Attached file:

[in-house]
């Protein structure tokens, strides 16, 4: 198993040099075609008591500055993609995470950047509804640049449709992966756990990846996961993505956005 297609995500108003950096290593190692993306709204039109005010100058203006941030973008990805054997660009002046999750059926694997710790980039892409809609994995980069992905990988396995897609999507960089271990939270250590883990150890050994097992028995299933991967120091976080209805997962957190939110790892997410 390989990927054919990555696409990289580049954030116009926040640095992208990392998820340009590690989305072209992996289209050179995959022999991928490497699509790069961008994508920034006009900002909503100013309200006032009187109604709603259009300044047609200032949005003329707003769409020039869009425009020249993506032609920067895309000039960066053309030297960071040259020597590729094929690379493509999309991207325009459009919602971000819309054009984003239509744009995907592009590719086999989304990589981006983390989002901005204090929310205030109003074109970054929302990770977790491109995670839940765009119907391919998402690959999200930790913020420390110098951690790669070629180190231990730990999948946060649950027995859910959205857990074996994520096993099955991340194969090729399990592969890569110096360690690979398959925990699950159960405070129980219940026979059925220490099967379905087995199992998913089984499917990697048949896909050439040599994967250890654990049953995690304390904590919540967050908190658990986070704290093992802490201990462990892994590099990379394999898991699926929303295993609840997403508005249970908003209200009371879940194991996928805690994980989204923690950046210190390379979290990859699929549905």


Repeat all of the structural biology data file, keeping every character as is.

[in-house]
């Protein structure tokens, strides 16, 4: 198993040099075609008591500055993609995470950047509804640049449709992966756990990846996961993505956005 297609995500108003950096290593190692993306709204039109005010100058203006941030973008990805054997660009002046999750059926694997710790980039892409809609994995980069992905990988396995897609999507960089271990939270250590883990150890050994097992028995299933991967120091976080209805997962957190939110790892997410 390989990927054919990555696409990289580049954030116009926040640095992208990392998820340009590690989305072209992996289209050179995959022999991928490497699509790069961008994508920034006009900002909503100013309200006032009187109604709603259009300044047609200032949005003329707003769409020039869009425009020249993506032609920067895309000039960066053309030297960071040259020597590729094929690379493509999309991207325009459009919602971000819309054009984003239509744009995907592009590719086999989304990589981006983390989002901005204090929310205030109003074109970054929302990770977790491109995670839940765009119907391919998402690959999200930790913020420390110098951690790669070629180190231990730990999948946060649950027995859910959205857990074996994520096993099955991340194969090729399990592969890569110096360690690979398959925990699950159960405070129980219940026979059925220490099967379905087995199992998913089984499917990697048949896909050439040599994967250890654990049953995690304390904590919540967050908190658990986070704290093992802490201990462990892994590099990379394999898991699926929303295993609840997403508005249970908003209200009371879940194991996928805690994980989204923690950046210190390379979290990859699929549905």